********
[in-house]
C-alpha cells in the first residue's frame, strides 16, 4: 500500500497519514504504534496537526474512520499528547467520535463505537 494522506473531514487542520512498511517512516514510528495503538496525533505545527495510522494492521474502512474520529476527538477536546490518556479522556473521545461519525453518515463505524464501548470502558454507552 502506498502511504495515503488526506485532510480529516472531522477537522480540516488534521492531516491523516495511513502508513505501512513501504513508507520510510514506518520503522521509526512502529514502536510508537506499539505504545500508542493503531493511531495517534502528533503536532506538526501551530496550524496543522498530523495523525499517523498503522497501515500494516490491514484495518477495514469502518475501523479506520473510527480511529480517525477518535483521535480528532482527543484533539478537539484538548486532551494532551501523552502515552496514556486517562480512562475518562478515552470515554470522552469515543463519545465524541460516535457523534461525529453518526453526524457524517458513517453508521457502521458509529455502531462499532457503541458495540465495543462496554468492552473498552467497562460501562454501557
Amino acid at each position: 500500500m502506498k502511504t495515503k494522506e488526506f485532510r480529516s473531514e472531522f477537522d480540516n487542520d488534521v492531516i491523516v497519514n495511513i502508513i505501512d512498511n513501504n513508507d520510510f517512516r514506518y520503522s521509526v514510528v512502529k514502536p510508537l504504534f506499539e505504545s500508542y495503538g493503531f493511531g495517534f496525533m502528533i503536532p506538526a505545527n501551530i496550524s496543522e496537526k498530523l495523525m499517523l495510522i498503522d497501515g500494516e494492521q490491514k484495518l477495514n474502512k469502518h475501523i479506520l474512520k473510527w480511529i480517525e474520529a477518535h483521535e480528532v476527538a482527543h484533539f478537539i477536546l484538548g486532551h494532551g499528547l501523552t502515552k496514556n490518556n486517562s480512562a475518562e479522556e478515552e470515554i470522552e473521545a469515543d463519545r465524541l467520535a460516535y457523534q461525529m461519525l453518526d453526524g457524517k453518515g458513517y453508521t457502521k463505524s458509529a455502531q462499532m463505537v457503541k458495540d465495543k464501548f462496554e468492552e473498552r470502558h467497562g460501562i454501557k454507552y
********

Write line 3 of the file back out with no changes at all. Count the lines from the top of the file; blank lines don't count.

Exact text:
Amino acid at each position: 500500500m502506498k502511504t495515503k494522506e488526506f485532510r480529516s473531514e472531522f477537522d480540516n487542520d488534521v492531516i491523516v497519514n495511513i502508513i505501512d512498511n513501504n513508507d520510510f517512516r514506518y520503522s521509526v514510528v512502529k514502536p510508537l504504534f506499539e505504545s500508542y495503538g493503531f493511531g495517534f496525533m502528533i503536532p506538526a505545527n501551530i496550524s496543522e496537526k498530523l495523525m499517523l495510522i498503522d497501515g500494516e494492521q490491514k484495518l477495514n474502512k469502518h475501523i479506520l474512520k473510527w480511529i480517525e474520529a477518535h483521535e480528532v476527538a482527543h484533539f478537539i477536546l484538548g486532551h494532551g499528547l501523552t502515552k496514556n490518556n486517562s480512562a475518562e479522556e478515552e470515554i470522552e473521545a469515543d463519545r465524541l467520535a460516535y457523534q461525529m461519525l453518526d453526524g457524517k453518515g458513517y453508521t457502521k463505524s458509529a455502531q462499532m463505537v457503541k458495540d465495543k464501548f462496554e468492552e473498552r470502558h467497562g460501562i454501557k454507552y